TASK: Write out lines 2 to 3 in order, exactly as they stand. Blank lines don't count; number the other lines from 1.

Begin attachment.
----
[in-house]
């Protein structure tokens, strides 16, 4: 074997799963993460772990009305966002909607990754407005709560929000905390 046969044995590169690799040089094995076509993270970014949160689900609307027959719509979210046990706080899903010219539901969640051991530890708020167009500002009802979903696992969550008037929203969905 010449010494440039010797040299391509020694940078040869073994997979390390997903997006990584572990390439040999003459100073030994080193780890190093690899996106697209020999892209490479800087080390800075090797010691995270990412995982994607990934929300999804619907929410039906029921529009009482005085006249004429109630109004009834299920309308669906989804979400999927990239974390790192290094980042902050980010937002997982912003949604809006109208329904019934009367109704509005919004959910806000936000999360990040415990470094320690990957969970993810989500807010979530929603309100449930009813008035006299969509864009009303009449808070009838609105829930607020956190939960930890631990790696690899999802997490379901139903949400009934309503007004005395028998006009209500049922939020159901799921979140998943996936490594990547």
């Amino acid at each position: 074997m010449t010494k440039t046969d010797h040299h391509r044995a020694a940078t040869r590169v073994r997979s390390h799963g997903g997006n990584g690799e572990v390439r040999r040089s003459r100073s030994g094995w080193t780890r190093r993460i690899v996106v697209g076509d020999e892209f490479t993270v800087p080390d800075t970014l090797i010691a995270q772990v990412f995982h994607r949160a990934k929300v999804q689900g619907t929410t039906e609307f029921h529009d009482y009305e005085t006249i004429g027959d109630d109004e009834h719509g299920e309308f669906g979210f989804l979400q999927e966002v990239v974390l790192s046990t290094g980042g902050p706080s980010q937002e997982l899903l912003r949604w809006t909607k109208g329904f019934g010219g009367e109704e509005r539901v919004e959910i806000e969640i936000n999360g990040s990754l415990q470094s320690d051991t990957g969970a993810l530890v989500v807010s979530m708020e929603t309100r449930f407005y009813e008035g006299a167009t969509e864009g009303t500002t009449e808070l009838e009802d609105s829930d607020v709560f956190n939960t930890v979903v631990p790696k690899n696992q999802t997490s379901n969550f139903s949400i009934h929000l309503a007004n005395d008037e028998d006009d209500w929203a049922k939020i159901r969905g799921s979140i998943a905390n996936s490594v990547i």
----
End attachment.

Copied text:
């Protein structure tokens, strides 16, 4: 074997799963993460772990009305966002909607990754407005709560929000905390 046969044995590169690799040089094995076509993270970014949160689900609307027959719509979210046990706080899903010219539901969640051991530890708020167009500002009802979903696992969550008037929203969905 010449010494440039010797040299391509020694940078040869073994997979390390997903997006990584572990390439040999003459100073030994080193780890190093690899996106697209020999892209490479800087080390800075090797010691995270990412995982994607990934929300999804619907929410039906029921529009009482005085006249004429109630109004009834299920309308669906989804979400999927990239974390790192290094980042902050980010937002997982912003949604809006109208329904019934009367109704509005919004959910806000936000999360990040415990470094320690990957969970993810989500807010979530929603309100449930009813008035006299969509864009009303009449808070009838609105829930607020956190939960930890631990790696690899999802997490379901139903949400009934309503007004005395028998006009209500049922939020159901799921979140998943996936490594990547």
């Amino acid at each position: 074997m010449t010494k440039t046969d010797h040299h391509r044995a020694a940078t040869r590169v073994r997979s390390h799963g997903g997006n990584g690799e572990v390439r040999r040089s003459r100073s030994g094995w080193t780890r190093r993460i690899v996106v697209g076509d020999e892209f490479t993270v800087p080390d800075t970014l090797i010691a995270q772990v990412f995982h994607r949160a990934k929300v999804q689900g619907t929410t039906e609307f029921h529009d009482y009305e005085t006249i004429g027959d109630d109004e009834h719509g299920e309308f669906g979210f989804l979400q999927e966002v990239v974390l790192s046990t290094g980042g902050p706080s980010q937002e997982l899903l912003r949604w809006t909607k109208g329904f019934g010219g009367e109704e509005r539901v919004e959910i806000e969640i936000n999360g990040s990754l415990q470094s320690d051991t990957g969970a993810l530890v989500v807010s979530m708020e929603t309100r449930f407005y009813e008035g006299a167009t969509e864009g009303t500002t009449e808070l009838e009802d609105s829930d607020v709560f956190n939960t930890v979903v631990p790696k690899n696992q999802t997490s379901n969550f139903s949400i009934h929000l309503a007004n005395d008037e028998d006009d209500w929203a049922k939020i159901r969905g799921s979140i998943a905390n996936s490594v990547i």